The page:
When politicians lace their campaign speeches with “green jobs” jargon, many point to the potential of the solar industry to offer manufacturing and installation jobs. But to be the leader of a cutting edge solar company, there’s one major qualification that keeps popping up: a history in the semiconductor industry.
Several events in the solar industry in recent weeks have reminded me just how valuable executives with chip chops are to the solar biz. They can bring decades of knowledge of low cost chip manufacturing that can directly translate to the solar industry, as well as experience working with suppliers of silicon itself.
First off, as I pored over thin film solar tube maker Solyndra’s S-1 on Sunday, I kept coming across the company’s mentions of the importance of their executives histories with low-cost chip manufacturing techniques.
Solyndra founder and CEO Christian Gronet has a Ph.D. in semiconductor processing from Stanford University, spent over a decade at chip company Applied Materials and also founded G-Squared Semiconductor Corporation, which was eventually acquired by Applied Materials. In Solyndra’s S-1 it says:
We have drawn on our management team’s extensive expertise in the semiconductor equipment industry to design and construct the customized equipment that is used in the manufacturing of our photovoltaic modules and panels. . . . Our highly automated equipment has been developed to the latest semiconductor manufacturing standards, comparable to equipment used for computer chip production. We expect this strategy will expand our production capacity by accelerating improvements in efficiency, yield and throughput of our production facilities.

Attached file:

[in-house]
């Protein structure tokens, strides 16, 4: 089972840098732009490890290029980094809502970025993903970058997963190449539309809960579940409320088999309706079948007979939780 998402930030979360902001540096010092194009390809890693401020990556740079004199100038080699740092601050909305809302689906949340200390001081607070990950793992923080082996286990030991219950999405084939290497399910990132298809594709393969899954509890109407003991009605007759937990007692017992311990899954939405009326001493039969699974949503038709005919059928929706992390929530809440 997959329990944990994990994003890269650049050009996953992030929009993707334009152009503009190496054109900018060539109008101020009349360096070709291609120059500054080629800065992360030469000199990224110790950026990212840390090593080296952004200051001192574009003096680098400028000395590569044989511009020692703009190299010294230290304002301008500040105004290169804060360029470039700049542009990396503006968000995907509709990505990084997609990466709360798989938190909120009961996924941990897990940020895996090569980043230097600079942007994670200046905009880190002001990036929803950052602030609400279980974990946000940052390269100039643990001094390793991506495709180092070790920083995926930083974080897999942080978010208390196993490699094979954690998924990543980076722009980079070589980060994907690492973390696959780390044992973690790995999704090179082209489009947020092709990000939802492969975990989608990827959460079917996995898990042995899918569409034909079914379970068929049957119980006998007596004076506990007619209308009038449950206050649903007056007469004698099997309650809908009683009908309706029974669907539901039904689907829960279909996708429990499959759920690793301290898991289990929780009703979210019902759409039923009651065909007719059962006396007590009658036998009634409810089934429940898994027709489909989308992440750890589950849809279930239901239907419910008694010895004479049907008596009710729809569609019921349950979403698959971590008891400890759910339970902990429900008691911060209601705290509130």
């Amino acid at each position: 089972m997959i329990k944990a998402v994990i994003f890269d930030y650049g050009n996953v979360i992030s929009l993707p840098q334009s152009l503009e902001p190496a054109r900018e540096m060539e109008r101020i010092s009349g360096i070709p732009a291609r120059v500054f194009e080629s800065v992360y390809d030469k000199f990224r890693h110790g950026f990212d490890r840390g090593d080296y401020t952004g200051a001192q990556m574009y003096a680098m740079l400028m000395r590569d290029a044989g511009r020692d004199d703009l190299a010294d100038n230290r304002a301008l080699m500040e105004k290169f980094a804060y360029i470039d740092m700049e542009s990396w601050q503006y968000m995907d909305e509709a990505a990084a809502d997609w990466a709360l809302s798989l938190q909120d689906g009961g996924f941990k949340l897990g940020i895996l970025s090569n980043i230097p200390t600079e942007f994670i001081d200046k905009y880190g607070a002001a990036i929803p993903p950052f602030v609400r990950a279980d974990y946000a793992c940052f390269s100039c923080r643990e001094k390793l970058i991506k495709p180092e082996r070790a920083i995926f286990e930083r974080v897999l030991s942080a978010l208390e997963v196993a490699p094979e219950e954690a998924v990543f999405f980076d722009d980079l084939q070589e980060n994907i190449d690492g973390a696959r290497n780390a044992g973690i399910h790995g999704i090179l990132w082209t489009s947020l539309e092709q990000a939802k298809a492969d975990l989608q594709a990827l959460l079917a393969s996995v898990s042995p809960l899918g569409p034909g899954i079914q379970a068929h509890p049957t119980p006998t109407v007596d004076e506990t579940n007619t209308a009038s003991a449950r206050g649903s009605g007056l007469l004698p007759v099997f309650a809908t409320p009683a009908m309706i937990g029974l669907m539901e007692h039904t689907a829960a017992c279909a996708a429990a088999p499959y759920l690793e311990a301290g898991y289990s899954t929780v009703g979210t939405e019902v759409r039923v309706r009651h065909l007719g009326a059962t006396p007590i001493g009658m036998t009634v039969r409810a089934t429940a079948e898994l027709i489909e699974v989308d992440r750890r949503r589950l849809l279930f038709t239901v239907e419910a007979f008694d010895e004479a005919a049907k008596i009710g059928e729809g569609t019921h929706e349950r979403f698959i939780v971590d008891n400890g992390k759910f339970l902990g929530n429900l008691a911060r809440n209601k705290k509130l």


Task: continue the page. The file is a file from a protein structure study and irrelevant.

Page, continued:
Solyndra is still working to bring down its manufacturing costs (it expects to reach grid parity by 2012), but it’s progress so far has drawn the investment of close to $1 billion in private equity, as well as the first Department of Energy loan guarantee.
eSolar, a company building solar thermal technology, is also looking for leadership with a chip record. Last week the company announced that effective February 2010, John Van Scoter, who has a 25-year career at chip company Texas Instruments, would take over as CEO.
In an interview last week Van Scoter told me that the dynamics of the solar markets today, remind him of the semiconductor industry of over 25 years ago, right before it took off. “The big breakthroughs have yet to come,” said Van Scoter, adding that the conjoining of factors and mega-trends, from government policy, to energy security, to utility movements toward renewables, “all are coming together.”
eSolar’s next focus is on “hypergrowth,” said Van Scoter, and that all has to do with the minuteau of cutting costs, finding suppliers and developing low cost manufacturing. That’s all stuff that Van Scoter gained experience with at TI. It’s looking like the next-generation of solar leaders will have resumes filled with semiconductors.